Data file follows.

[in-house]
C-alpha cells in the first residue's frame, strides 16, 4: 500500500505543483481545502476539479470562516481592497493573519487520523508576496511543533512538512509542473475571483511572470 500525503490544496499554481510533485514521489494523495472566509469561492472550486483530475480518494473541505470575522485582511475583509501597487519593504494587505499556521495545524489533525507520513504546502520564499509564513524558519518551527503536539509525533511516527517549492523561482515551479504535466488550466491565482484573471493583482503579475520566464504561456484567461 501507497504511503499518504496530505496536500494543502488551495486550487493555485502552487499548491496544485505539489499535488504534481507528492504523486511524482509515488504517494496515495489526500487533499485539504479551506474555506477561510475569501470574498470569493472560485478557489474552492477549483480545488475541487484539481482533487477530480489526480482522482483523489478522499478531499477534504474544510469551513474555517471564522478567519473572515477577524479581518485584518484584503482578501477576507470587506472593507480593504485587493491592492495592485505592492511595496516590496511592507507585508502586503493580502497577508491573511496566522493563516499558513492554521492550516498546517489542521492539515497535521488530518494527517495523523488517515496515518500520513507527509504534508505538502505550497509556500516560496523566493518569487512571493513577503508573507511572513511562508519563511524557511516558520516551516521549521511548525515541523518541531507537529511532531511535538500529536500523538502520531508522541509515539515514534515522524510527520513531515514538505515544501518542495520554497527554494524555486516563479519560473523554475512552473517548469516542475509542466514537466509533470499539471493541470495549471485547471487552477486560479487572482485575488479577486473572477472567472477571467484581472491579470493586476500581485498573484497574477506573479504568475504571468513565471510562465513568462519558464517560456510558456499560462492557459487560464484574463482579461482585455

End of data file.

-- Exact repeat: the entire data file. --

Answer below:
[in-house]
C-alpha cells in the first residue's frame, strides 16, 4: 500500500505543483481545502476539479470562516481592497493573519487520523508576496511543533512538512509542473475571483511572470 500525503490544496499554481510533485514521489494523495472566509469561492472550486483530475480518494473541505470575522485582511475583509501597487519593504494587505499556521495545524489533525507520513504546502520564499509564513524558519518551527503536539509525533511516527517549492523561482515551479504535466488550466491565482484573471493583482503579475520566464504561456484567461 501507497504511503499518504496530505496536500494543502488551495486550487493555485502552487499548491496544485505539489499535488504534481507528492504523486511524482509515488504517494496515495489526500487533499485539504479551506474555506477561510475569501470574498470569493472560485478557489474552492477549483480545488475541487484539481482533487477530480489526480482522482483523489478522499478531499477534504474544510469551513474555517471564522478567519473572515477577524479581518485584518484584503482578501477576507470587506472593507480593504485587493491592492495592485505592492511595496516590496511592507507585508502586503493580502497577508491573511496566522493563516499558513492554521492550516498546517489542521492539515497535521488530518494527517495523523488517515496515518500520513507527509504534508505538502505550497509556500516560496523566493518569487512571493513577503508573507511572513511562508519563511524557511516558520516551516521549521511548525515541523518541531507537529511532531511535538500529536500523538502520531508522541509515539515514534515522524510527520513531515514538505515544501518542495520554497527554494524555486516563479519560473523554475512552473517548469516542475509542466514537466509533470499539471493541470495549471485547471487552477486560479487572482485575488479577486473572477472567472477571467484581472491579470493586476500581485498573484497574477506573479504568475504571468513565471510562465513568462519558464517560456510558456499560462492557459487560464484574463482579461482585455